Wagner eventually came to believe that the most profound form of love was compassion. His final opera, Parsifal, is filled with that belief. This is the moment where he gives that concept its first full expression. Brünnhilde sings to her father, “Be at rest. Rest, you god.” She removes the ring from Siegfried’s finger, but she has taken it only to give it away. It will be a woman’s gift to the world. The Rhinemaidens are waiting to cleanse the ring of its curse. The great scene is about to reach its musical and dramatic apotheosis. Brünnhilde sets the funeral pyre ablaze. Long ago as a Valkyrie, she rode her horse across the sky at Wotan’s command. Soon she will ride into the flames as they consume her lover. Wotan’s ravens are sent home with a message: the time has come to put the torch to Valhalla. In the midst of this, a melody from Die Walküre is restored. It was Sieglinde’s ecstatic praise of Brünnhilde. (Wagner has been holding back with this one for 22 years.) It is heard in the highest winds and in Brünnhilde’s voice, and it will return.
She leaps! Flames immediately flare up and fill the Hall of the Gibichungs. They scorch the entire stage in a catastrophic purging fire. The Rhine River overflows its banks, inundating the raging blaze. Hagen’s lust for power has driven him mad. He plunges into the flood, grasp- ing for the ring before the Rhinemaidens can reclaim it, but they entwine their arms around his neck and drown him. The ring is theirs at last. Woodwinds describe their playful rejoicing. In the distance Valhalla can be seen in glowing beams of fire. The gods are accepting their own destruction. Their music resounds first in the lower brass instruments until the full section of winds join them and together sing farewell to Wotan in a crescendo of immense nobility.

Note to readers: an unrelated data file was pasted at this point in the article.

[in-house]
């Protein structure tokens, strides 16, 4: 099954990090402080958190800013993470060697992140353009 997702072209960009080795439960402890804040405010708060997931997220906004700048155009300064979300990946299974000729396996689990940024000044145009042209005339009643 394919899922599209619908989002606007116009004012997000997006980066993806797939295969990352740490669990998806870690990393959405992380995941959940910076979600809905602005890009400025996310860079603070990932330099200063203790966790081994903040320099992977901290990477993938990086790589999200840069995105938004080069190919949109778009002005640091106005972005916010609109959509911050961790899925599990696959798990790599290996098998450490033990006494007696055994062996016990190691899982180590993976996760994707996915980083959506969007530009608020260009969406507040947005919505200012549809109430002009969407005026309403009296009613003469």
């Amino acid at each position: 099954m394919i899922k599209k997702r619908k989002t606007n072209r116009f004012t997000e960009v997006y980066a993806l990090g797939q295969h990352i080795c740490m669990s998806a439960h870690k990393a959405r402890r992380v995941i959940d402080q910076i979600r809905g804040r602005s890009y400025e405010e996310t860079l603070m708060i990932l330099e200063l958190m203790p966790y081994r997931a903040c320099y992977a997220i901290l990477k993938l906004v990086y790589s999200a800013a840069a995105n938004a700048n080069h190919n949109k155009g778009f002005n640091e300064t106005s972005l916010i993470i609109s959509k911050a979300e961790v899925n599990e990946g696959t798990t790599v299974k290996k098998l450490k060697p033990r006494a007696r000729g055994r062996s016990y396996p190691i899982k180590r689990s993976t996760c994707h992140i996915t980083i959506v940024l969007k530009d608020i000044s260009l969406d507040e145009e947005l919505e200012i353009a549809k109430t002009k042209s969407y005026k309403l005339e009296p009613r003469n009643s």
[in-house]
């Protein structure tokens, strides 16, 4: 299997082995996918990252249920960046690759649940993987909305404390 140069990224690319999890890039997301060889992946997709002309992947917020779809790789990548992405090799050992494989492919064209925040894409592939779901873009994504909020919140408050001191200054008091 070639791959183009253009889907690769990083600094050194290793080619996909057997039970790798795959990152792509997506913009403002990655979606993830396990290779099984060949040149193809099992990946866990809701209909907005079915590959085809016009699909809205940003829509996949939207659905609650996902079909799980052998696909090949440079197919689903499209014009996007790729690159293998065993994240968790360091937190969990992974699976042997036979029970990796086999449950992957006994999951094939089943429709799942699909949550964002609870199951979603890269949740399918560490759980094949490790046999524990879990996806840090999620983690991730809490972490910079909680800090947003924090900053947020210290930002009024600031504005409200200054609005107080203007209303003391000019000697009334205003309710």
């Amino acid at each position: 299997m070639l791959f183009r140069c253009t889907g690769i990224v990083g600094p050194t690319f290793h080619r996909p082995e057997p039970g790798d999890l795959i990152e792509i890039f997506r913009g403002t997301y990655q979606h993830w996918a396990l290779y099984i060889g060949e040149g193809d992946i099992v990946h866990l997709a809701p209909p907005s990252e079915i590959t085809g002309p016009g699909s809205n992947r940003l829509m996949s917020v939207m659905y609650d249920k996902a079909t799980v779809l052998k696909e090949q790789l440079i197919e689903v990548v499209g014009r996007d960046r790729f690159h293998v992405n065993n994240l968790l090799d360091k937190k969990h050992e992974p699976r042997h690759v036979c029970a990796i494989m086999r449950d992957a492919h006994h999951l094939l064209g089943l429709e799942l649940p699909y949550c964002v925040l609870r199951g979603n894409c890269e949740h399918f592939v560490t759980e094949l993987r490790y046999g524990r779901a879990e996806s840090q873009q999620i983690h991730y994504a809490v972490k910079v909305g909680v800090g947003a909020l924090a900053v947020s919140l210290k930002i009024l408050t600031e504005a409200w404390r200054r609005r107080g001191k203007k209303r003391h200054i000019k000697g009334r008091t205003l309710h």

What is going to happen to our world? Wagner wrote six different versions of Brünnhilde’s final address. According to Michael Tanner, “The interweaving of motifs, the counterpoint of crucial themes is so brilliant and so moving that we are willing to accept the composer’s promise that the music will make everything clear.” The music made everything clear to Thomas Mann, who said about Richard Wagner: “His heart’s true prophesy is the heavenly melody which rises from the burning citadel and proclaims in accents of music the same message as that in the closing words of Goethe’s Faust: “Das ewig-weibliches zieht uns hinan – the eternal feminine spirit leads us on.”